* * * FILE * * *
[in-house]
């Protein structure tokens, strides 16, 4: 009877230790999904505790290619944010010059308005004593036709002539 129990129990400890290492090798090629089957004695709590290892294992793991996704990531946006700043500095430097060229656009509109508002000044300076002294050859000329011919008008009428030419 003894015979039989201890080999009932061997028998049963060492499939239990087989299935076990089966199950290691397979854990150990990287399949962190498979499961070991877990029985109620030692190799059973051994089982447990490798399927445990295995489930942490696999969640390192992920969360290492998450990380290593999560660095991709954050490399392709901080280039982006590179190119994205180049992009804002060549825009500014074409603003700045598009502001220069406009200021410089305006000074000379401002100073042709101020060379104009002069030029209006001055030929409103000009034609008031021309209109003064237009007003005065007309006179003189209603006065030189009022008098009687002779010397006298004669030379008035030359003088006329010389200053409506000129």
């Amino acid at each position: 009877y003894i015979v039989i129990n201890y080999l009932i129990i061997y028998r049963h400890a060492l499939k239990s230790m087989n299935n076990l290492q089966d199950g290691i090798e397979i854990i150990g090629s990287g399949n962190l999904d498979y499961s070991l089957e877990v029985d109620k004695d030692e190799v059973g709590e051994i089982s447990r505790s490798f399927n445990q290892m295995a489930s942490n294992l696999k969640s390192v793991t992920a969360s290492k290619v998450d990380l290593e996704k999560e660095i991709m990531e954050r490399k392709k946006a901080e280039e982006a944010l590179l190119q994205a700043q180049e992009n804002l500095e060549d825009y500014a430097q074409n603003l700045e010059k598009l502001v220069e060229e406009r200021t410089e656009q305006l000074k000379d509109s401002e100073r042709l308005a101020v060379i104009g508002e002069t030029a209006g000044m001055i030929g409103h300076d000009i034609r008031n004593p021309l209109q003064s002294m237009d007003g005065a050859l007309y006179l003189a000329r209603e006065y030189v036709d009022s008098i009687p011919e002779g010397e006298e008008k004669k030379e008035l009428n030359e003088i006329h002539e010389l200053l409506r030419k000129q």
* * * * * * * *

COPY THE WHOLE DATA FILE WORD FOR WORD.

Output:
[in-house]
């Protein structure tokens, strides 16, 4: 009877230790999904505790290619944010010059308005004593036709002539 129990129990400890290492090798090629089957004695709590290892294992793991996704990531946006700043500095430097060229656009509109508002000044300076002294050859000329011919008008009428030419 003894015979039989201890080999009932061997028998049963060492499939239990087989299935076990089966199950290691397979854990150990990287399949962190498979499961070991877990029985109620030692190799059973051994089982447990490798399927445990295995489930942490696999969640390192992920969360290492998450990380290593999560660095991709954050490399392709901080280039982006590179190119994205180049992009804002060549825009500014074409603003700045598009502001220069406009200021410089305006000074000379401002100073042709101020060379104009002069030029209006001055030929409103000009034609008031021309209109003064237009007003005065007309006179003189209603006065030189009022008098009687002779010397006298004669030379008035030359003088006329010389200053409506000129």
């Amino acid at each position: 009877y003894i015979v039989i129990n201890y080999l009932i129990i061997y028998r049963h400890a060492l499939k239990s230790m087989n299935n076990l290492q089966d199950g290691i090798e397979i854990i150990g090629s990287g399949n962190l999904d498979y499961s070991l089957e877990v029985d109620k004695d030692e190799v059973g709590e051994i089982s447990r505790s490798f399927n445990q290892m295995a489930s942490n294992l696999k969640s390192v793991t992920a969360s290492k290619v998450d990380l290593e996704k999560e660095i991709m990531e954050r490399k392709k946006a901080e280039e982006a944010l590179l190119q994205a700043q180049e992009n804002l500095e060549d825009y500014a430097q074409n603003l700045e010059k598009l502001v220069e060229e406009r200021t410089e656009q305006l000074k000379d509109s401002e100073r042709l308005a101020v060379i104009g508002e002069t030029a209006g000044m001055i030929g409103h300076d000009i034609r008031n004593p021309l209109q003064s002294m237009d007003g005065a050859l007309y006179l003189a000329r209603e006065y030189v036709d009022s008098i009687p011919e002779g010397e006298e008008k004669k030379e008035l009428n030359e003088i006329h002539e010389l200053l409506r030419k000129q």